The Hall County Sheriff’s Department has 30 sworn officers. Of those, 27 are men and three are women. All are Caucasian.

For the Sheriff’s Department, like GIPD, recruiting never stops. Like many others nationwide, those departments always are looking for candidates.

The Sheriff’s Department seeks candidates on the Nebraska Law Enforcement Training Center website and a local Spanish website. Other efforts are made through a veterans organization and Central Community College.

The department puts the word out in as many places as it can “without breaking the bank,” said Sheriff Rick Conrad. Still, it’s a struggle.

On the most recent round of hiring, a couple of Hispanic individuals applied. One of them is still in the loop. The other withdrew his name because the job wouldn’t have worked with his schedule.

The department was sad to see him go, Conrad said. But the sheriff would rather hear about a difficulty now than in the middle of training.

Conrad can’t remember any minority deputies in his time in the department, which he joined in 1993.

While the Hall County Sheriff’s Department has no sworn officers of color, the county as a whole has a minority percentage of 34.9%. The county’s population is 61,353.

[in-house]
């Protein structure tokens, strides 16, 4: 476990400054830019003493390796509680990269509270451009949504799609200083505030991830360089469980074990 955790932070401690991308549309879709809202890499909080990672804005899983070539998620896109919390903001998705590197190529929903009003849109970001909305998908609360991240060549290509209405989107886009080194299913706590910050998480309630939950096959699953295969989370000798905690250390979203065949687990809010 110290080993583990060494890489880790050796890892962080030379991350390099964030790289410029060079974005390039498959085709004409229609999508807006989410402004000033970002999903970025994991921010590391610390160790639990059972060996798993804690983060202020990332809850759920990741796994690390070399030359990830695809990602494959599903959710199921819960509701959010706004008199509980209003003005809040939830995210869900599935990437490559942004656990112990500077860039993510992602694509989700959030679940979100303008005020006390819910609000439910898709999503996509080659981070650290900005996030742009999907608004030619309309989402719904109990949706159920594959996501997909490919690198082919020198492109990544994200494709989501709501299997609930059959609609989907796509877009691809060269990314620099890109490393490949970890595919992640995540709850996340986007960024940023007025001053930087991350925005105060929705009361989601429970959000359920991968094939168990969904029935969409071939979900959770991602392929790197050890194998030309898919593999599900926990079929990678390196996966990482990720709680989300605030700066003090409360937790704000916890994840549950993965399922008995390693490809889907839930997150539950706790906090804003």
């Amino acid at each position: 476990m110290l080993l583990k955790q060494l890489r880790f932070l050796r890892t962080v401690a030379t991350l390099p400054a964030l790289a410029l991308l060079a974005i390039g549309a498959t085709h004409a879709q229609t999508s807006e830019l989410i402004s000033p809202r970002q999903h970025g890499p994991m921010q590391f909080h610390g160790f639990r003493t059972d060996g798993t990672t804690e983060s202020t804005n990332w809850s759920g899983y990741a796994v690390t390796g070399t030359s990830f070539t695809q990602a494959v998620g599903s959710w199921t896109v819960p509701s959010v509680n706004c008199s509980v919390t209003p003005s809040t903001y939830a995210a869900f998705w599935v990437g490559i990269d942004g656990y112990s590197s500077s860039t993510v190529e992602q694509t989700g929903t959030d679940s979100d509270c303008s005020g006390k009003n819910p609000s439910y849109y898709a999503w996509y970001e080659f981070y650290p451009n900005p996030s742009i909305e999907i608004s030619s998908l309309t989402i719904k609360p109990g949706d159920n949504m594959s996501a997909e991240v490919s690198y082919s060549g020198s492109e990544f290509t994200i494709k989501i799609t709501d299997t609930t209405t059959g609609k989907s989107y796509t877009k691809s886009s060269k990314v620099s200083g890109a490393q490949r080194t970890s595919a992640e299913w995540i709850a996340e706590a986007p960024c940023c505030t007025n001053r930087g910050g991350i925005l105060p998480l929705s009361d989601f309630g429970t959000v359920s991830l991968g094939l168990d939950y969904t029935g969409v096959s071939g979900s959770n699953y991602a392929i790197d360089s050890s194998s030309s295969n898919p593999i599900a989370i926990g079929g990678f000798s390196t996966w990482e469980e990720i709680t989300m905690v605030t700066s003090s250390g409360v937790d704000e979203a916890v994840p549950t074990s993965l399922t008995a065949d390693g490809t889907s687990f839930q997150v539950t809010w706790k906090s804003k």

Conrad said he knows that people who work in law enforcement don’t receive high levels of support in many parts of the nation.

“I understand this doesn’t seem to be a great job, but people need to understand where we’re at,” he said.

In the U.S., “we’re in the best place to be in law enforcement,” Conrad said.

Support for officers in Nebraska “is amazing,” he said. “I mean, I’ve seen nothing but support.”

At a recent meeting, Conrad said, he told an attendee from another state that “we feel blessed that we’re cops in this part of the country because of the way that we get treated. Our citizens support our law enforcement.”